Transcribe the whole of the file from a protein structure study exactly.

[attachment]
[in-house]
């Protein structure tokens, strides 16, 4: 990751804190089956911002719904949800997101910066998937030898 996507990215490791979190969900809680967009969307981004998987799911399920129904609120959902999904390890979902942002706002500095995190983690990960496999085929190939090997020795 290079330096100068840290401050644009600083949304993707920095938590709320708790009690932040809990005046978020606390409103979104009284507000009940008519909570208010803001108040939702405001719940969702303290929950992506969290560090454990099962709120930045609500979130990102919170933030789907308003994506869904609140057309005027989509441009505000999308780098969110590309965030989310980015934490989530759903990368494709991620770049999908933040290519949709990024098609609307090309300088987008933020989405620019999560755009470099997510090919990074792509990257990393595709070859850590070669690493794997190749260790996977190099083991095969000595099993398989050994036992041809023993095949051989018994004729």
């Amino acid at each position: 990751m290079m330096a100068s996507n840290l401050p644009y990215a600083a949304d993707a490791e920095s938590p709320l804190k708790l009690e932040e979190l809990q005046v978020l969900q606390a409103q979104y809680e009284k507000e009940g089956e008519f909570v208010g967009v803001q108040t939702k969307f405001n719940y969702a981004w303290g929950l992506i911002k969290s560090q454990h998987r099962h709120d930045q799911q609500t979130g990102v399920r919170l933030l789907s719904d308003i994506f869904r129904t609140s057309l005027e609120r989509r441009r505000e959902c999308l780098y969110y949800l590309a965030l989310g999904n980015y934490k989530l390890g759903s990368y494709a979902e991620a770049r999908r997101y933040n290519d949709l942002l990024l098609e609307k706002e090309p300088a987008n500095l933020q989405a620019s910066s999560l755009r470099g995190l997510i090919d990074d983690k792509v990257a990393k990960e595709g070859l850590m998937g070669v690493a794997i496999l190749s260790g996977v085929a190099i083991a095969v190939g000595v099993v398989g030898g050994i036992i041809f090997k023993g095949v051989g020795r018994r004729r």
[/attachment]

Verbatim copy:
[in-house]
């Protein structure tokens, strides 16, 4: 990751804190089956911002719904949800997101910066998937030898 996507990215490791979190969900809680967009969307981004998987799911399920129904609120959902999904390890979902942002706002500095995190983690990960496999085929190939090997020795 290079330096100068840290401050644009600083949304993707920095938590709320708790009690932040809990005046978020606390409103979104009284507000009940008519909570208010803001108040939702405001719940969702303290929950992506969290560090454990099962709120930045609500979130990102919170933030789907308003994506869904609140057309005027989509441009505000999308780098969110590309965030989310980015934490989530759903990368494709991620770049999908933040290519949709990024098609609307090309300088987008933020989405620019999560755009470099997510090919990074792509990257990393595709070859850590070669690493794997190749260790996977190099083991095969000595099993398989050994036992041809023993095949051989018994004729």
């Amino acid at each position: 990751m290079m330096a100068s996507n840290l401050p644009y990215a600083a949304d993707a490791e920095s938590p709320l804190k708790l009690e932040e979190l809990q005046v978020l969900q606390a409103q979104y809680e009284k507000e009940g089956e008519f909570v208010g967009v803001q108040t939702k969307f405001n719940y969702a981004w303290g929950l992506i911002k969290s560090q454990h998987r099962h709120d930045q799911q609500t979130g990102v399920r919170l933030l789907s719904d308003i994506f869904r129904t609140s057309l005027e609120r989509r441009r505000e959902c999308l780098y969110y949800l590309a965030l989310g999904n980015y934490k989530l390890g759903s990368y494709a979902e991620a770049r999908r997101y933040n290519d949709l942002l990024l098609e609307k706002e090309p300088a987008n500095l933020q989405a620019s910066s999560l755009r470099g995190l997510i090919d990074d983690k792509v990257a990393k990960e595709g070859l850590m998937g070669v690493a794997i496999l190749s260790g996977v085929a190099i083991a095969v190939g000595v099993v398989g030898g050994i036992i041809f090997k023993g095949v051989g020795r018994r004729r």